A man with lower-than-average intelligence is believed to have prompted the anti-terror raid in London's Forest Gate, during which one man was shot, it was claimed last night.
In what could prove to be highly embarrassing for the police and security services, the 22-year-old man, who has an IQ of just 69, was the trigger behind the dawn raid this month, according to the Sunday Mirror.
The former waiter, a childhood friend of the two brothers who were arrested during the raid two weeks ago, was jailed for six years in January for terror offences.
The paper has been told that it was after friends of Mohammed Abdul Kahar, 23, and Abul Koyair, 20, visited the man in top-security Belmarsh prison that the brothers were put under surveillance.
The brothers reportedly laughed off the fact that they were being followed by the security services. New information passed to the services, said to include detailed drawings of a suicide vest, led to Operation Volga and the early morning moves to arrest the pair, the paper claims.
Friends of the brothers told the paper they believe the man was the trigger for the operation that culminated in 250 police officers descending on their home.
Mr Kahar was shot in the shoulder during the raid in the early hours of 2 June, before being taken for questioning. The pair were released a week later without charge.
The claim is set to pour fuel on the pyre already being assembled around the career of the Metropolitan Police Commissioner, Sir Ian Blair. Calls for his resignation have intensified in the wake of the force's high-profile raid.
Critics, including some of his own officers, politicians and members of the Muslim community, have said that he must step down.Today, Muslims plan to hold a rally in East London in protest at the raids.
A senior source at the Met said yesterday that the commissioner had been making a concerted effort to win over his detractors, and that officers had been told they must be "on message".
"It's rare that you get a really juicy bit of intelligence [as with Forest Gate] and you go on and net a terrorist. Often you must rely on scraps here and there, which you have to glue together," the source added. "We will stifle that flow of low-level intelligence if the focus is all on Ian Blair, then we will lose the lead."
In an interview yesterday, Lord Stevens, the former Commissioner of the Metropolitan Police, called on police to focus on the core issues of fighting crime and not become "political". "I have nothing to say about Ian Blair other than that he was a superb Deputy Commissioner. I wish him all the best. He has got a very difficult job to do," Lord Stevens said.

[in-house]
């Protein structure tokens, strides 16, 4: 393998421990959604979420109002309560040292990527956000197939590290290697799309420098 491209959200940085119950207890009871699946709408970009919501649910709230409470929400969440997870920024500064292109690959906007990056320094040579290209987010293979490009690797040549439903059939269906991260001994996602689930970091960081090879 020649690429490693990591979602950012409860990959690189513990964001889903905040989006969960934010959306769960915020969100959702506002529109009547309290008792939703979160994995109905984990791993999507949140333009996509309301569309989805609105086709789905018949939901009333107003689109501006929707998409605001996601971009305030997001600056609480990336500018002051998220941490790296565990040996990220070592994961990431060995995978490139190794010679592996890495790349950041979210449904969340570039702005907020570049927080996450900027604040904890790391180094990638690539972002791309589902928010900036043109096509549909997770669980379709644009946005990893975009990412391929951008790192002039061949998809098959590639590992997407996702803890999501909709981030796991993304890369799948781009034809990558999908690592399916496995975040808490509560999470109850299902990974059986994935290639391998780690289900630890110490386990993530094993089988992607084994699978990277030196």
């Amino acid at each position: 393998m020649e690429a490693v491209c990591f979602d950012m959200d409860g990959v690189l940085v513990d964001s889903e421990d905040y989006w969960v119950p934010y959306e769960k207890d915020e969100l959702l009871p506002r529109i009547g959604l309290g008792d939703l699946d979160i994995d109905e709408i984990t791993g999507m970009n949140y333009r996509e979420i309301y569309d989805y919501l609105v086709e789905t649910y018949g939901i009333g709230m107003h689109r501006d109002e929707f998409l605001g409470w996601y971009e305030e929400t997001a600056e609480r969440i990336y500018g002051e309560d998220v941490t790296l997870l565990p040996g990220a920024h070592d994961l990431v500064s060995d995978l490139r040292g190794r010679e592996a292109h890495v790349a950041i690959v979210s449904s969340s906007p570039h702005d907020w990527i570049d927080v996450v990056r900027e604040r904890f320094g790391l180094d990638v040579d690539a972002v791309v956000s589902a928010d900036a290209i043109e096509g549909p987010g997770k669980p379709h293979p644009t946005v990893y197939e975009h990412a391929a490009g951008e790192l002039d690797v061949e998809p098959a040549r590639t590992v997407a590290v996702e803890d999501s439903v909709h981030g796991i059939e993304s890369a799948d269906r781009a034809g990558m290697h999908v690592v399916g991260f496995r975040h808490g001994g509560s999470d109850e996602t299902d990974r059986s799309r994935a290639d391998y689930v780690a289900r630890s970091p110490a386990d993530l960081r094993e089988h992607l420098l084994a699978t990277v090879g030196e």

"I just think we have got to be very, very careful that we concentrate on the core issues of preventing and detecting crime. That's why the Met was set up."
Chief Superintendent Ali Dizaei, from the National Black Police Association, called for the Independent Police Complaints Commission (IPCC), which is investigating the shooting of Mr Kahar, to widen its probe.
"When you speak to the Muslim community, they are extremely concerned about what they have seen on television but, equally, they want an explanation of the officers' actions and of the intelligence," said Mr Dizaei, a borough commander. Lord (Brian) MacKenzie, who advises the Government on police issues, expressed concern about how the police and the security services checked out intelligence they received. "I find it difficult to understand how such a major mistake can be made," said the former chief superintendent.
"The police do seem to have gone over the top. This is something that could have equally happened on John Stevens's watch. But the force would have rallied round him Ian Blair does not seem to have secured the same credibility."
John Denham MP, former police minister and chair of the Home Affairs Select Committee, said that Sir Ian's position was "strong" but was dependent on the outcome of an IPCC investigation into the shooting of Jean Charles de Menezes at Stockwell underground station last year.
The supporters who believe Ian Blair should stay
The Mayor of London has accused the right-wing press of "running a campaign to remove Sir Ian Blair"
The Met's deputy commissioner has said: "He has a very big job to do, which is making London a safer place"
Guardian editor wrote article entitled "Why Blair must not quit" 12 months after the commissioner took up his post
The critics who think it is time for him to go
One of three Conservative backbenchers to table a Commons motion calling for Sir Ian's sacking following his remarks about Soham
Chairman of the Met's constables branch told the Police Federation conference in May: "We have no confidence in this commissioner"
Director of human rights group Liberty has called for Sir Ian's resignation, branding his actions "bizarre, unconstitutional and possibly unlawful"